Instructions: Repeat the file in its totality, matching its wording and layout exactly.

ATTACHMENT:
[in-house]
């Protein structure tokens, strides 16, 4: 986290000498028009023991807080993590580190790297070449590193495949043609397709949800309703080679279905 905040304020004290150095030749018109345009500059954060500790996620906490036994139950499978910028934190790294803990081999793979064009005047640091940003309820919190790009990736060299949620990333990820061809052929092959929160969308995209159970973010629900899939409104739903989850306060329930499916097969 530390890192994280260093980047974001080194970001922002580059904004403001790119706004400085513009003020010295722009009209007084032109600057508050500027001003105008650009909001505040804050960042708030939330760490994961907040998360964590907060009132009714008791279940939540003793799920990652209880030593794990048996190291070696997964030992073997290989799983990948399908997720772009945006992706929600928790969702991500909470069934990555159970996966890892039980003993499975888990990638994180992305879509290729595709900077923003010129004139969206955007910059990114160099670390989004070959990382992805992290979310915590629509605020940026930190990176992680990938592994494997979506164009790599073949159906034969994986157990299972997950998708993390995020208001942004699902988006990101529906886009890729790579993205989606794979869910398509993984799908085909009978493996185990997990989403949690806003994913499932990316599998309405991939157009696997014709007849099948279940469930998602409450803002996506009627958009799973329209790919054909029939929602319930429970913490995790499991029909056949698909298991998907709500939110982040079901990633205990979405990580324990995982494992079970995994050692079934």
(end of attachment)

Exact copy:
[in-house]
């Protein structure tokens, strides 16, 4: 986290000498028009023991807080993590580190790297070449590193495949043609397709949800309703080679279905 905040304020004290150095030749018109345009500059954060500790996620906490036994139950499978910028934190790294803990081999793979064009005047640091940003309820919190790009990736060299949620990333990820061809052929092959929160969308995209159970973010629900899939409104739903989850306060329930499916097969 530390890192994280260093980047974001080194970001922002580059904004403001790119706004400085513009003020010295722009009209007084032109600057508050500027001003105008650009909001505040804050960042708030939330760490994961907040998360964590907060009132009714008791279940939540003793799920990652209880030593794990048996190291070696997964030992073997290989799983990948399908997720772009945006992706929600928790969702991500909470069934990555159970996966890892039980003993499975888990990638994180992305879509290729595709900077923003010129004139969206955007910059990114160099670390989004070959990382992805992290979310915590629509605020940026930190990176992680990938592994494997979506164009790599073949159906034969994986157990299972997950998708993390995020208001942004699902988006990101529906886009890729790579993205989606794979869910398509993984799908085909009978493996185990997990989403949690806003994913499932990316599998309405991939157009696997014709007849099948279940469930998602409450803002996506009627958009799973329209790919054909029939929602319930429970913490995790499991029909056949698909298991998907709500939110982040079901990633205990979405990580324990995982494992079970995994050692079934």